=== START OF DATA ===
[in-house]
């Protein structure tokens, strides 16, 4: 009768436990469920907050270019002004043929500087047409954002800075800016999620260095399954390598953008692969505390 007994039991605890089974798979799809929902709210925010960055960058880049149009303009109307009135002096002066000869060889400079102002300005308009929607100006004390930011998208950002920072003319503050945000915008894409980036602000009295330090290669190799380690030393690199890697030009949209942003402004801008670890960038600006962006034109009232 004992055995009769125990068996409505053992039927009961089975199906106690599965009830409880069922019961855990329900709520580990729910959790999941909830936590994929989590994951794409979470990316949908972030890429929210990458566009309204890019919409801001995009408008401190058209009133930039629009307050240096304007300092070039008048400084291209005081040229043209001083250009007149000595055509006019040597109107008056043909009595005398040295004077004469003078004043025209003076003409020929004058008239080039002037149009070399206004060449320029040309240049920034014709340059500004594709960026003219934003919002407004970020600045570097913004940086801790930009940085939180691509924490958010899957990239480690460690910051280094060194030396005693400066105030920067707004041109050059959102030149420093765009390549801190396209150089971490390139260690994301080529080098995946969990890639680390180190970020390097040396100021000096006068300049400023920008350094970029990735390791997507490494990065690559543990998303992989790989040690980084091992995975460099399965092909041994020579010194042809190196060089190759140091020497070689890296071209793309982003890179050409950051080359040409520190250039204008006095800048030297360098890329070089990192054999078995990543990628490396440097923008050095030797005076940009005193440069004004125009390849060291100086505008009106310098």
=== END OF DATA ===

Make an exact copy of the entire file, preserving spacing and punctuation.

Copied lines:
[in-house]
């Protein structure tokens, strides 16, 4: 009768436990469920907050270019002004043929500087047409954002800075800016999620260095399954390598953008692969505390 007994039991605890089974798979799809929902709210925010960055960058880049149009303009109307009135002096002066000869060889400079102002300005308009929607100006004390930011998208950002920072003319503050945000915008894409980036602000009295330090290669190799380690030393690199890697030009949209942003402004801008670890960038600006962006034109009232 004992055995009769125990068996409505053992039927009961089975199906106690599965009830409880069922019961855990329900709520580990729910959790999941909830936590994929989590994951794409979470990316949908972030890429929210990458566009309204890019919409801001995009408008401190058209009133930039629009307050240096304007300092070039008048400084291209005081040229043209001083250009007149000595055509006019040597109107008056043909009595005398040295004077004469003078004043025209003076003409020929004058008239080039002037149009070399206004060449320029040309240049920034014709340059500004594709960026003219934003919002407004970020600045570097913004940086801790930009940085939180691509924490958010899957990239480690460690910051280094060194030396005693400066105030920067707004041109050059959102030149420093765009390549801190396209150089971490390139260690994301080529080098995946969990890639680390180190970020390097040396100021000096006068300049400023920008350094970029990735390791997507490494990065690559543990998303992989790989040690980084091992995975460099399965092909041994020579010194042809190196060089190759140091020497070689890296071209793309982003890179050409950051080359040409520190250039204008006095800048030297360098890329070089990192054999078995990543990628490396440097923008050095030797005076940009005193440069004004125009390849060291100086505008009106310098």